Why Would Michael Mina Change His Flagship Now?

Cook like an Egyptian.

Just after Memorial Day, Michael Mina (the restaurateur) unveiled a huge change to Michael Mina (the restaurant). Long home to power-broker fare like miso-marinated black cod and Black Angus ribeyes, the menu would now reflect the contemporary flavors of the chef’s native Cairo.

With executive chef Raj Dixit, Mina brought things in a decidedly Mediterranean direction, with proprietary spice blends and a market-price reserve caviar service with a distinctly theatrical flair. As his ever-expanding Michael Mina Group owns or has partnerships with nearly 40 restaurants worldwide, why change the 14-year-old flagship now? Essentially, it was time.

“Early in my career, I’d always worked in European or French-style kitchens, and I was focused on maybe even partly not doing this,” Mina tells SF Weekly by phone. “I felt like I needed to establish myself first, because I didn’t want to do it in a casual format. There’s enough people doing that well. I wanted to do it at an elevated level.”

Mina Test Kitchen, a somewhat experimental space in Cow Hollow, was the proving ground, as the first of its rotating incarnations was Mediterranean in nature. That stuck with Mina and Dixit ever since — although Dixit notes that the revamp has grown into its own as summer produce approached its peak.

The resulting six-course, $155 tasting menu (with optional wine and reserve wine pairings for $130 and $215, respectively) now includes dishes like a smoked fairytale eggplant with tangerine labneh, chicken oyster, and tomato conserva or a Yemenite-style beef strip loin with wild ramps, white yams, and the Moroccan tomato-pepper salad known as matbucha. (This being Michael Mina, Maine lobster and A5 Wagyu supplements are right there for the taking. There’s also plenty of foie gras, in part because it was the Ancient Egyptians who discovered gavage.)

No cuisine on earth remains uncontaminated by colonial or globalist intrusions — and, with all due respect to the region’s challenging and frequently bloody history, the food of the Eastern Mediterranean may be among the world’s most heavily influenced. Europe is in its blood already, so it made sense for Mina — a chef known for a precision approach if ever there was one — to take it on from this direction. Although Dixit’s contributions to the Mina Group extend beyond this one restaurant, he’s there every day, and Mina estimates he spends 50 to 60 percent of his time there, as well.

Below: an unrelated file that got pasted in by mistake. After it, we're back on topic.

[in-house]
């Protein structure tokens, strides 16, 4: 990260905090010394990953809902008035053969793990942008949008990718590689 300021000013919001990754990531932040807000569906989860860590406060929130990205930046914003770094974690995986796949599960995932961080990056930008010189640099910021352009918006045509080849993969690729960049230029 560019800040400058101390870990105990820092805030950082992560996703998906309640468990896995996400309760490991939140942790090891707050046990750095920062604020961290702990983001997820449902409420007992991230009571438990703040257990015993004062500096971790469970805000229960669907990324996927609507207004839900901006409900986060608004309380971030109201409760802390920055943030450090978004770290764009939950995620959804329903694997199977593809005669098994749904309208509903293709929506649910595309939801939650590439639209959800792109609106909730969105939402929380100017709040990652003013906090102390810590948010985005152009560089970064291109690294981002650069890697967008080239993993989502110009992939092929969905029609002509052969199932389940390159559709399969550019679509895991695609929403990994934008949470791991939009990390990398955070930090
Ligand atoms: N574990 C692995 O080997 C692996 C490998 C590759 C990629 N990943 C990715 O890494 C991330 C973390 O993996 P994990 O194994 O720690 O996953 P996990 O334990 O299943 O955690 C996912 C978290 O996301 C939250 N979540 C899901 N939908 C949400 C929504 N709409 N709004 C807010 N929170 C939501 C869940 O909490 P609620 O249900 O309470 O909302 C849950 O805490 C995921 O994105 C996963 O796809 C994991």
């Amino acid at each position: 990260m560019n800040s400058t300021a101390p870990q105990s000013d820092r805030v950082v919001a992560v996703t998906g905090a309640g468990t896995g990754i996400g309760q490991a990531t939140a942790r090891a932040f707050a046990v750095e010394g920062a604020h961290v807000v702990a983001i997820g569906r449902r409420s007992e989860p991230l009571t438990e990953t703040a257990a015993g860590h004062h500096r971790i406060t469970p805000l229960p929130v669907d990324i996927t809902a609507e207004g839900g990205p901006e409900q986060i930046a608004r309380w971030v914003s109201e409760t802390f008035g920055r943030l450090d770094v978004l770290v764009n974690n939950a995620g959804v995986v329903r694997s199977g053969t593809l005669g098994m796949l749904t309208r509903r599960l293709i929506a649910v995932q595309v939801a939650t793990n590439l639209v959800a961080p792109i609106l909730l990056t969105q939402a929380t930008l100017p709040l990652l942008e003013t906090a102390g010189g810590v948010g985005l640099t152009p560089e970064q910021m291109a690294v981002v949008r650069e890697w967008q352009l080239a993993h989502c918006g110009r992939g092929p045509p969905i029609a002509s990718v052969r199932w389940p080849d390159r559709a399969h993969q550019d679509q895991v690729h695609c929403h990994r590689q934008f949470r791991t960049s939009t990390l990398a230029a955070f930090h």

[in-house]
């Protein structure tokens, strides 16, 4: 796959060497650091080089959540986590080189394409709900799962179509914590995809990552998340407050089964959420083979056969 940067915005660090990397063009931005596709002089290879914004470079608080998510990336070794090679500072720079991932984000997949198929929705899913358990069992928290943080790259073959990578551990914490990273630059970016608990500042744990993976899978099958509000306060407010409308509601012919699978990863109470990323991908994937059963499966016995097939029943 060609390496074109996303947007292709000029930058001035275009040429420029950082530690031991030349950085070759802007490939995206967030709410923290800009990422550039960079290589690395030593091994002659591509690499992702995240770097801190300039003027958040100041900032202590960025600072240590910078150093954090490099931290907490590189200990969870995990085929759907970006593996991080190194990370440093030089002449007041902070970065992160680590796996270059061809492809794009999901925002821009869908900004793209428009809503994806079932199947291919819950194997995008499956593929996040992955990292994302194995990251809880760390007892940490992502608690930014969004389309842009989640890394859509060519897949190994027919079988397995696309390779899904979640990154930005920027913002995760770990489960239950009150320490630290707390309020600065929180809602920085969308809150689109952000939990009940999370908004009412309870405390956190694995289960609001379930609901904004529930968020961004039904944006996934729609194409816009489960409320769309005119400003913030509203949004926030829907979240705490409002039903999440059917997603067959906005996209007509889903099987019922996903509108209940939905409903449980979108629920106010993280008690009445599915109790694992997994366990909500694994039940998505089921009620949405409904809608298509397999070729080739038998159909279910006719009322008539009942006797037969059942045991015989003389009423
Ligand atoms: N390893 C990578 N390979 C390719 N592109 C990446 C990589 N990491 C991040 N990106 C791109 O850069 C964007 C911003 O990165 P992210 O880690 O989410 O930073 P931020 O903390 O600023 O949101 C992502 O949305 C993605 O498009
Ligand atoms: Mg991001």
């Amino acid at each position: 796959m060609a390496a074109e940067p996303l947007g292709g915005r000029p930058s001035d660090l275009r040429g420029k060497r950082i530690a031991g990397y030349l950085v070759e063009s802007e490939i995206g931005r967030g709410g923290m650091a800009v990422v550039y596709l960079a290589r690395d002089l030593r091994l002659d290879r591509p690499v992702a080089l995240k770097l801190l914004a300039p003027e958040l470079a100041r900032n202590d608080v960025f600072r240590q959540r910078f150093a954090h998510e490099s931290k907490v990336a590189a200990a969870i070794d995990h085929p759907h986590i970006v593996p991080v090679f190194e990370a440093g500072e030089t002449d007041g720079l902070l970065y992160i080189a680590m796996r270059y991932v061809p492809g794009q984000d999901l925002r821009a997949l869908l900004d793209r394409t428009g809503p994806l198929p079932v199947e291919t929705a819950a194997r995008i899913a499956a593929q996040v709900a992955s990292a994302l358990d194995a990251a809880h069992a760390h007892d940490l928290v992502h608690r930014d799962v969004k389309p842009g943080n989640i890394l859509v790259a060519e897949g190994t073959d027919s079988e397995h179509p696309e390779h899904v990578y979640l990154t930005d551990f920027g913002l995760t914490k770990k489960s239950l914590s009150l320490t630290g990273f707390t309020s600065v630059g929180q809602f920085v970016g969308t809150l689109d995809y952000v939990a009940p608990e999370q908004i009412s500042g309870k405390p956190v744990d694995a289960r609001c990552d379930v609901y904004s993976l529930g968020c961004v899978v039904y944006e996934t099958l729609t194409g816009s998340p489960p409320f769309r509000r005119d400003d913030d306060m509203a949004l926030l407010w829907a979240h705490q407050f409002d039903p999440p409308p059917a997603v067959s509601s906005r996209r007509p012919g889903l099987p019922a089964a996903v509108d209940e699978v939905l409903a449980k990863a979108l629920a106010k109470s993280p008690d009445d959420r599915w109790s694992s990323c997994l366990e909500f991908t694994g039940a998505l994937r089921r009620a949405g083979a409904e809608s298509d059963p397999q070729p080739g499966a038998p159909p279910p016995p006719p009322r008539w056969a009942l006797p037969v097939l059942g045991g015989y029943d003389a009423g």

The year-plus it took to ready the menu included trips as far as the Golan Heights, but a lot of the labor involved playing with more than 100 spices and mixing them together in various combinations. At the mention of this, Dixit perks up further.

“We had to taste through single spices from single origins, then the varietals that we were kind of obsessed with,” he says, on the same call. “It became this process of ‘Do we want botanicals?’ and ‘What spices do we really want to focus on?’ ”

The 12 in the showcase box are those they fell most deeply in love with and which show up in places like a glazed Egyptian mango with foie gras and candied ginger. There’s also a grilled wild Mediterranean sea bass with tomato-shellfish stew and molokhiya, also known as Jew’s mallow, a root from an underexplored herb family Dixit hadn’t even heard of. Surely, in those months of toying around in the kitchen, there had to be an epiphany or two?

“Yemenite spice and Wagyu beef were an a-ha moment,” Mina says. “Taking products that we’ve cooked with for years and introducing these spices mixes to them was a lot of fun. OK: This is a really fatty cut of beef and this is a spice that has acidity, some sweetness, some richness. But it’s not typical or something people have done before.”

Michael Mina, 252 California St., 415-397-9222 or michaelmina.net

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